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I have a categories table with id, parent and name fields. The parent field allows a category to be a subcategory of another category.

Example categories table where there are two main categories (WIDGETS and THINGAMABOBS), and WIDGETS have 3 subcategories:

  • id 1, parent null, name "WIDGETS"
  • id 2, parent 1, name "GADGETS"
  • id 3, parent 1, name "DOOHICKEYS"
  • id 4, parent 1, name "GIZMOS"
  • id 5, parent null, name "THINGAMABOBS

I have a products table with category field

Example products record where product is linked to the "GIZMOS" category:

  • id 1, category 4, name Contraption 5000

I want to be able to supply a category name in a SELECT statement and get back all products that are in that category. But not only do I want to find the above record on "GIZMOS", but I also want to be able to find it by the name "WIDGET", because MEDIUM WIDGET is a child of WIDGET. This should work across an unlimted number of levels (ie: sub-sub-sub categories)

To make this even more complicated, I want to be able to assign a product to more than one category. Perhaps they would be separated by commas? i.e.: If I wanted the Contraption 5000 to exist in the Doohickeys and Thingamabobs categories, I would put 3,5 in the category field.

Is what I'm asking possible with a single select statement?

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3  
Do not assign a product to multiple categories by forming comma delimited strings. Make a proper lookup table: ProductCategory ProductCategoryID ProductID CategoryID. It will save you a lot of pain. – Esoteric Screen Name Nov 29 '12 at 21:09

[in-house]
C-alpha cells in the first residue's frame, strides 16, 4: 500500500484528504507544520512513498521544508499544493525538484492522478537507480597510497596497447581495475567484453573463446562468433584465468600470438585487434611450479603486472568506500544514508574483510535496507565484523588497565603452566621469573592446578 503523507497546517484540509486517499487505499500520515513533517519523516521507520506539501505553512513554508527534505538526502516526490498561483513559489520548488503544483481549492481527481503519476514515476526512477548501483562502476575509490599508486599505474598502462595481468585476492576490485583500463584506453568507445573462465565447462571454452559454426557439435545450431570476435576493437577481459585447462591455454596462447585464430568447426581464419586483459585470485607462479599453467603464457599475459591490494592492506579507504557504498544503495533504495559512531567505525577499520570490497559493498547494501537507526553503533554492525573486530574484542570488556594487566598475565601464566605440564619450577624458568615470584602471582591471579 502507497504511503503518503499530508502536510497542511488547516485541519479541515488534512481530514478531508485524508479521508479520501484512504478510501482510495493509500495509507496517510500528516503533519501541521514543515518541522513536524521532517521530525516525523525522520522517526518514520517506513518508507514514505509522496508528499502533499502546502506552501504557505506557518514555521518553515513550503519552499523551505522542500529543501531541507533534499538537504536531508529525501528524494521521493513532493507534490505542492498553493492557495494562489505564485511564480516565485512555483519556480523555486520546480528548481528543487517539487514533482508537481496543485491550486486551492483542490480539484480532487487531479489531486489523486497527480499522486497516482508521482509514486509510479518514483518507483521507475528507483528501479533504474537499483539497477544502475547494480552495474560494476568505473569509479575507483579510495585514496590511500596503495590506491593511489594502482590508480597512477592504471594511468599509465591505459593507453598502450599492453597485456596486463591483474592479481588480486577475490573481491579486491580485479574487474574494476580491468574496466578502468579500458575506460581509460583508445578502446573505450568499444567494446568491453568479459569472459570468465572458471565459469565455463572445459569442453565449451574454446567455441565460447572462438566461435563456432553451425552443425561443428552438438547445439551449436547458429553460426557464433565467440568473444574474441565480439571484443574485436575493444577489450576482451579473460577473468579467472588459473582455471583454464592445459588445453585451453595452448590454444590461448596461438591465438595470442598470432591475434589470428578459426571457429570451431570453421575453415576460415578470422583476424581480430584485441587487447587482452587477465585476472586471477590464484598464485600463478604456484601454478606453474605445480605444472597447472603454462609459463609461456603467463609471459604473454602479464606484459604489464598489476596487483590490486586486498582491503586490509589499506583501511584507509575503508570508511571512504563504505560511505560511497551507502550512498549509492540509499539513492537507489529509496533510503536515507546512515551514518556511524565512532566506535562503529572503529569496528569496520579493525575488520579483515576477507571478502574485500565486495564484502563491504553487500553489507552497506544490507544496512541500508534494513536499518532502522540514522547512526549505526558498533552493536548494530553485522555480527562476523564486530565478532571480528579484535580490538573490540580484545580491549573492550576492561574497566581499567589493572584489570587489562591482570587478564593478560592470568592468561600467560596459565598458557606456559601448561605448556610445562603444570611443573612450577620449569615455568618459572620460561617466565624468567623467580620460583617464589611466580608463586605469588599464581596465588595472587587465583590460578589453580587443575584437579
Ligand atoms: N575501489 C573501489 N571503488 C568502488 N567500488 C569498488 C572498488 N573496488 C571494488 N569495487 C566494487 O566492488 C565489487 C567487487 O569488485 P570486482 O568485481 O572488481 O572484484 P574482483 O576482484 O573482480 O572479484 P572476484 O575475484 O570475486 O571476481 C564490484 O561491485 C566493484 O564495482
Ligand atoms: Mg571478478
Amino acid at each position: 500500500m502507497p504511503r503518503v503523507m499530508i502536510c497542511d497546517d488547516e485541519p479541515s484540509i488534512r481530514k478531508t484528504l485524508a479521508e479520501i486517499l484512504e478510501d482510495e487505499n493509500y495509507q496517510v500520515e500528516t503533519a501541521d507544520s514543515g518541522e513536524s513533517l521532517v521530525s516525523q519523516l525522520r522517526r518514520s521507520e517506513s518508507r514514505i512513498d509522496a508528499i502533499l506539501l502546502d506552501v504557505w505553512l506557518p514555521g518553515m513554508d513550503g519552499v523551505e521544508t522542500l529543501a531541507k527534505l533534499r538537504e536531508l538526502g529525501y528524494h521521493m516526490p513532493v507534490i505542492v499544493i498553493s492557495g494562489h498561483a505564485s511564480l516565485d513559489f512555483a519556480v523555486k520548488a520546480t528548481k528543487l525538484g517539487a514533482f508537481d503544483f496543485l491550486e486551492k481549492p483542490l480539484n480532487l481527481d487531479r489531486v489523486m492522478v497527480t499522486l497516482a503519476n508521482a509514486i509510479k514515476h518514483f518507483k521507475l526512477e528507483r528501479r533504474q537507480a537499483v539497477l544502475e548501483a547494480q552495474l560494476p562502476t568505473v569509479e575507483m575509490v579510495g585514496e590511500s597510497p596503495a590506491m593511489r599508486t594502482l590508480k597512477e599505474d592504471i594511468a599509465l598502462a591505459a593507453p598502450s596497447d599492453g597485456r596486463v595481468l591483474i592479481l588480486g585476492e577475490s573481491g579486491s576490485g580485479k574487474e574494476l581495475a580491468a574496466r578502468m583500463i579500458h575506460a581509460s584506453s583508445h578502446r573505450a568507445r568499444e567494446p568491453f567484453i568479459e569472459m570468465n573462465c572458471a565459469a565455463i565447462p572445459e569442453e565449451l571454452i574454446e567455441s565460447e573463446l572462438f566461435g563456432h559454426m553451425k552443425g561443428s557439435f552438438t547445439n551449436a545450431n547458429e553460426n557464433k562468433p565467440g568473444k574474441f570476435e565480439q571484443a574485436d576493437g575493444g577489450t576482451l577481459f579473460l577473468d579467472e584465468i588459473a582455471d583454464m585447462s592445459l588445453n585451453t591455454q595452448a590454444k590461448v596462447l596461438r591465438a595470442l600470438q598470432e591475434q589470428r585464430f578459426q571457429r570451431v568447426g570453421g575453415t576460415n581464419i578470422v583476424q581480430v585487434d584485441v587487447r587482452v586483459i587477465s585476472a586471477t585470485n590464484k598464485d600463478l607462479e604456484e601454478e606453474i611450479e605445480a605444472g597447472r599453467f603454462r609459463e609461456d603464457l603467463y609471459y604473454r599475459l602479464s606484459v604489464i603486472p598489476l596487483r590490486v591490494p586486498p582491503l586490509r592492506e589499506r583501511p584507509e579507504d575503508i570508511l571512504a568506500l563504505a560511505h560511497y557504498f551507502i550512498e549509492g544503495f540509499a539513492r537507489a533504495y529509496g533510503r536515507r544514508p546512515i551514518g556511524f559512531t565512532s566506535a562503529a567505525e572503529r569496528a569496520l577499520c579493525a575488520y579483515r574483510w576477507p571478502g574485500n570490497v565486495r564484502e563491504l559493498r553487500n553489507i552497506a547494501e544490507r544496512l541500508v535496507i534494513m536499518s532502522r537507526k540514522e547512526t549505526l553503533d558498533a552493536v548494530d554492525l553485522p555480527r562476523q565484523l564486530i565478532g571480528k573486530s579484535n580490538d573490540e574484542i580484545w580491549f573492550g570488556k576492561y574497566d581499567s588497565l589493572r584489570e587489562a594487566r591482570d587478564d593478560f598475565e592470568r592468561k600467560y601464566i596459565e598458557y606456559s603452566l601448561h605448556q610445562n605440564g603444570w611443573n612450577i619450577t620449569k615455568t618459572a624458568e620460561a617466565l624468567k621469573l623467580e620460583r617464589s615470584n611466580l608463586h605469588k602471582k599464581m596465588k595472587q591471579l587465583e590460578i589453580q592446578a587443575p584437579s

I'm going to start at the end of your question:

To make this even more complicated, I want to be able to assign a product to more than one category. Perhaps they would be separated by commas? i.e.: If I wanted the Contraption 5000 to exist in the Doohickeys and Thingamabobs categories, I would put 3,5 in the category field.

By doing this you are creating a many-to-many relationship, in which case you'll need a third table called products_categories that holds two columns: product_id and category_id; you'd remove the category column from your products table.

If you wanted a product with id=1 to belong to categories 3 and 5, you'd create two rows in products_categories:

product_id | category_id
------------------------
1          | 3
1          | 5

Now to the first part of your question...

What you'd need to do is create a recursive query, which I know can be done in SQL Server but honestly I'm not sure can be done in MySQL. If it can be, I'm sure someone else will come up with an appropriate answer for you.

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Combine this one with @dwurf's answer (which addresses the hierarchical data management in MySQL issue), and we'd have a full answer to the question. :) – Shauna Nov 29 '12 at 21:21

Do this in your application code! It will be much simpler and easier to maintain.

See also this similar post (actually there are many posts on this topic)

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Not only PostgreSQL but nearly all DBMS have the ability to do recursive queries (Oracle, SQL Server, Firebird, H2, HSQLDB, Cubrid, Teradata, Sybase, ...) – a_horse_with_no_name Nov 29 '12 at 21:08

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